Andrew BuncombeWed, 10 February 2021, 12:01 am
Last month, when Republican Senator Rand Paul sought to throw out the impeachment process, arguing the chamber did not have the authority to proceed, only five of his GOP colleagues disagreed with him.
On Tuesday, as Mr Trump’s trial in the Senate got underway and Democratic members of the House presented evidence against him, an additional Republican, Senator Bill Cassidy of Louisiana, joined them.
The five Republicans who voted last month to let the trial proceed and did so again on Tuesday, were Susan Collins of Maine, Lisa Murkowski of Alaaka, Mitt Romney of Utah, Ben Sasse of Nebraksa, and Pat Toomey of Pennsylvania.
“I’ve always said I would approach this with an open mind and would listen as an impartial juror to both sides,” Mr Cassidy told CNN before the hearing.
He later told reporters: “The House managers were focused, they were organised … they made a compelling argument. President Trump’s team, they were disorganised, they did everything they could but to talk about the question at hand.”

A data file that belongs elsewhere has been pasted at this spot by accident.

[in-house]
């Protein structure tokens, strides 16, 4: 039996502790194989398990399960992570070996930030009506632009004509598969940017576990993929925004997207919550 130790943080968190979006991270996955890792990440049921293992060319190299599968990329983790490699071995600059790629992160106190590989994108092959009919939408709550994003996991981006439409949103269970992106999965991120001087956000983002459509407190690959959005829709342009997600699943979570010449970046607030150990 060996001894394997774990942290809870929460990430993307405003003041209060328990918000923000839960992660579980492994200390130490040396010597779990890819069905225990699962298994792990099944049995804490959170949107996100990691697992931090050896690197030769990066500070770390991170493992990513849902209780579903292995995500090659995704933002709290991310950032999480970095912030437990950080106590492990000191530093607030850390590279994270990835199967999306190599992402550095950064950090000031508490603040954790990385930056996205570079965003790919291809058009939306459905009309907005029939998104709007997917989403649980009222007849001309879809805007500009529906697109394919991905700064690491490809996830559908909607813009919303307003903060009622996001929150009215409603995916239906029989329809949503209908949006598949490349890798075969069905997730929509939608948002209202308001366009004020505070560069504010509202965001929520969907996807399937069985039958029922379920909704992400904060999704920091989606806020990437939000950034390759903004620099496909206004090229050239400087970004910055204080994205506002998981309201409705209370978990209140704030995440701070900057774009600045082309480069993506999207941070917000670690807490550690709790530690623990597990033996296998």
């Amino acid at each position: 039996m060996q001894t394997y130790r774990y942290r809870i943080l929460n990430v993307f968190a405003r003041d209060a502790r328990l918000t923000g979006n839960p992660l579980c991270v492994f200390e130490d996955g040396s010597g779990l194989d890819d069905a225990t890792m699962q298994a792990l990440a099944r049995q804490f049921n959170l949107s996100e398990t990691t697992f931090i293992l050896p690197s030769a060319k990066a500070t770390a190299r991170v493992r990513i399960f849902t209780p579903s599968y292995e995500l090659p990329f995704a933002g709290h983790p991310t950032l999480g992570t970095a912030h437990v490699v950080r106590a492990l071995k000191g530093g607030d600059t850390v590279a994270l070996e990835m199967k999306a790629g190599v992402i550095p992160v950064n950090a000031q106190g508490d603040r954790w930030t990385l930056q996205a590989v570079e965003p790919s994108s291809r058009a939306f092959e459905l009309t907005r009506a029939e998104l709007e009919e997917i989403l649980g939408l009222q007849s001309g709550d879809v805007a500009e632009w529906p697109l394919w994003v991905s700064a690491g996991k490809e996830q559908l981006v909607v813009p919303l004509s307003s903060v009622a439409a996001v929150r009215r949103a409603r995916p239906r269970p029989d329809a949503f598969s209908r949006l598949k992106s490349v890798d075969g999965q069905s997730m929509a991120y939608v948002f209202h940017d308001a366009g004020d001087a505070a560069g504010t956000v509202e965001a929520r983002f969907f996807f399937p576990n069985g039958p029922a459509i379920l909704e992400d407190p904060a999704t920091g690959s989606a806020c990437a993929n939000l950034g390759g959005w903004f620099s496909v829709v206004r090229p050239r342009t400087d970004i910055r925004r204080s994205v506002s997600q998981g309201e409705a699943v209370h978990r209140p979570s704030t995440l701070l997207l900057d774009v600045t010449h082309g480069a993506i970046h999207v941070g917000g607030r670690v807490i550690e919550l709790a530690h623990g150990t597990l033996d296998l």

Democrats need 67 votes to convict Mr Trump, and most observers believe they have little chance of getting even close to that many.https://platform.twitter.com/embed/Tweet.html?dnt=false&embedId=twitter-widget-8&frame=false&hideCard=false&hideThread=false&id=1359268979236352001&lang=en-gb&origin=https%3A%2F%2Fuk.yahoo.com%2Ffinance%2Fnews%2Fwarning-online-daters-romance-scams-000100783.html&theme=light&widgetsVersion=889aa01%3A1612811843556&width=550px
But the element of Republican support did allow Democratic congressman Jamie Raskin, the lead “prosecutor” on Tuesday, to claim it was the “most bipartisan” impeachment in history.
Last January, when the Senate voted on two articles of impeachment the House brought against Mr Trump over his efforts to pressure Ukraine to launch a corruption probe against Mr Biden, just one Republican – Mr Romney – joined Democrats.
That was for the article alleging Mr Trump had committed “abuse of office”.
He voted against the article accusing him of obstructing Congress.